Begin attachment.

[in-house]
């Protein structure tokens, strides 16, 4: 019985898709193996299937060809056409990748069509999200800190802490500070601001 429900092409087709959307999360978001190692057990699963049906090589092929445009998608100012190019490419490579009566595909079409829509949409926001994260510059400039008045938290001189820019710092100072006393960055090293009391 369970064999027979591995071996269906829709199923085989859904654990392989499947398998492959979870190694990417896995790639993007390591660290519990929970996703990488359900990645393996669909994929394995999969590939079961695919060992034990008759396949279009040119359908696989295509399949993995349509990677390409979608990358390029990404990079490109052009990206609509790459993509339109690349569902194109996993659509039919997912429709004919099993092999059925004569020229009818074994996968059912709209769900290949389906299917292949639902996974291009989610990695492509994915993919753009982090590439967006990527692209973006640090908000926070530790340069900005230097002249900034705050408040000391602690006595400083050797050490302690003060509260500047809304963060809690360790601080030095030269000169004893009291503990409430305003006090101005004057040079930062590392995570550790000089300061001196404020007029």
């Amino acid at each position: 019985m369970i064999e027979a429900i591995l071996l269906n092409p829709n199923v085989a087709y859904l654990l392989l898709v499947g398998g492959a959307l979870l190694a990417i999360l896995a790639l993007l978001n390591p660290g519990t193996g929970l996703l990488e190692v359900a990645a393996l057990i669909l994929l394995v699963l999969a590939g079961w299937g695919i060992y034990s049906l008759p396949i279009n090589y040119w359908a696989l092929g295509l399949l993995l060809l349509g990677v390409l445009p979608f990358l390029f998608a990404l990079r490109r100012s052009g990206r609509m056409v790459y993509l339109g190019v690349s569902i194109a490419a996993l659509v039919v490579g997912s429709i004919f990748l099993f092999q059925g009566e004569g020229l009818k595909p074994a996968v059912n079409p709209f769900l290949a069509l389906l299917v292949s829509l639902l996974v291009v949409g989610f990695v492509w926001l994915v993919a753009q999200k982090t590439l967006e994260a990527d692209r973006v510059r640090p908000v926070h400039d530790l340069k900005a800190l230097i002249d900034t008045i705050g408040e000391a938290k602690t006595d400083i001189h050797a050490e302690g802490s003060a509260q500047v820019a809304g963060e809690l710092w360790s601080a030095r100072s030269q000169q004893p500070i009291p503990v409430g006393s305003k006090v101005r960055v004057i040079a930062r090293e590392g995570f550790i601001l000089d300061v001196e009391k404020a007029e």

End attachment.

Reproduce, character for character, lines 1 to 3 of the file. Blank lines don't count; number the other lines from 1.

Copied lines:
[in-house]
């Protein structure tokens, strides 16, 4: 019985898709193996299937060809056409990748069509999200800190802490500070601001 429900092409087709959307999360978001190692057990699963049906090589092929445009998608100012190019490419490579009566595909079409829509949409926001994260510059400039008045938290001189820019710092100072006393960055090293009391 369970064999027979591995071996269906829709199923085989859904654990392989499947398998492959979870190694990417896995790639993007390591660290519990929970996703990488359900990645393996669909994929394995999969590939079961695919060992034990008759396949279009040119359908696989295509399949993995349509990677390409979608990358390029990404990079490109052009990206609509790459993509339109690349569902194109996993659509039919997912429709004919099993092999059925004569020229009818074994996968059912709209769900290949389906299917292949639902996974291009989610990695492509994915993919753009982090590439967006990527692209973006640090908000926070530790340069900005230097002249900034705050408040000391602690006595400083050797050490302690003060509260500047809304963060809690360790601080030095030269000169004893009291503990409430305003006090101005004057040079930062590392995570550790000089300061001196404020007029």
């Amino acid at each position: 019985m369970i064999e027979a429900i591995l071996l269906n092409p829709n199923v085989a087709y859904l654990l392989l898709v499947g398998g492959a959307l979870l190694a990417i999360l896995a790639l993007l978001n390591p660290g519990t193996g929970l996703l990488e190692v359900a990645a393996l057990i669909l994929l394995v699963l999969a590939g079961w299937g695919i060992y034990s049906l008759p396949i279009n090589y040119w359908a696989l092929g295509l399949l993995l060809l349509g990677v390409l445009p979608f990358l390029f998608a990404l990079r490109r100012s052009g990206r609509m056409v790459y993509l339109g190019v690349s569902i194109a490419a996993l659509v039919v490579g997912s429709i004919f990748l099993f092999q059925g009566e004569g020229l009818k595909p074994a996968v059912n079409p709209f769900l290949a069509l389906l299917v292949s829509l639902l996974v291009v949409g989610f990695v492509w926001l994915v993919a753009q999200k982090t590439l967006e994260a990527d692209r973006v510059r640090p908000v926070h400039d530790l340069k900005a800190l230097i002249d900034t008045i705050g408040e000391a938290k602690t006595d400083i001189h050797a050490e302690g802490s003060a509260q500047v820019a809304g963060e809690l710092w360790s601080a030095r100072s030269q000169q004893p500070i009291p503990v409430g006393s305003k006090v101005r960055v004057i040079a930062r090293e590392g995570f550790i601001l000089d300061v001196e009391k404020a007029e």